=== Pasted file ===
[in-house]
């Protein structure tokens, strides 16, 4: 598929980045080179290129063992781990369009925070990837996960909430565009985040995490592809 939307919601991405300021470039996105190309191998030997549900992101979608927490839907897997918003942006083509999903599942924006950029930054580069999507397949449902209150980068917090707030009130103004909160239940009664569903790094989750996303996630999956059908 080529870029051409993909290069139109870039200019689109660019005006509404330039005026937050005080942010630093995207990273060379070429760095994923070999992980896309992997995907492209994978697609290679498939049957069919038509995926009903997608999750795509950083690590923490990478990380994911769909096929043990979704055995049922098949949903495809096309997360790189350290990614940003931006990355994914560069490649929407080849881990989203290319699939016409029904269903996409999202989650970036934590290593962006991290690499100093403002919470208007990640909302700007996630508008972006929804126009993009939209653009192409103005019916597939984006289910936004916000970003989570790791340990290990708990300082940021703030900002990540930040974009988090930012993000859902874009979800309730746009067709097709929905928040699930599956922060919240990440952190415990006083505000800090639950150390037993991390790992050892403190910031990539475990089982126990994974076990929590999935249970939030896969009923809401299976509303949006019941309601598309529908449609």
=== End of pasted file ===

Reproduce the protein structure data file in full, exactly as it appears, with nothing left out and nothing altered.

[in-house]
């Protein structure tokens, strides 16, 4: 598929980045080179290129063992781990369009925070990837996960909430565009985040995490592809 939307919601991405300021470039996105190309191998030997549900992101979608927490839907897997918003942006083509999903599942924006950029930054580069999507397949449902209150980068917090707030009130103004909160239940009664569903790094989750996303996630999956059908 080529870029051409993909290069139109870039200019689109660019005006509404330039005026937050005080942010630093995207990273060379070429760095994923070999992980896309992997995907492209994978697609290679498939049957069919038509995926009903997608999750795509950083690590923490990478990380994911769909096929043990979704055995049922098949949903495809096309997360790189350290990614940003931006990355994914560069490649929407080849881990989203290319699939016409029904269903996409999202989650970036934590290593962006991290690499100093403002919470208007990640909302700007996630508008972006929804126009993009939209653009192409103005019916597939984006289910936004916000970003989570790791340990290990708990300082940021703030900002990540930040974009988090930012993000859902874009979800309730746009067709097709929905928040699930599956922060919240990440952190415990006083505000800090639950150390037993991390790992050892403190910031990539475990089982126990994974076990929590999935249970939030896969009923809401299976509303949006019941309601598309529908449609």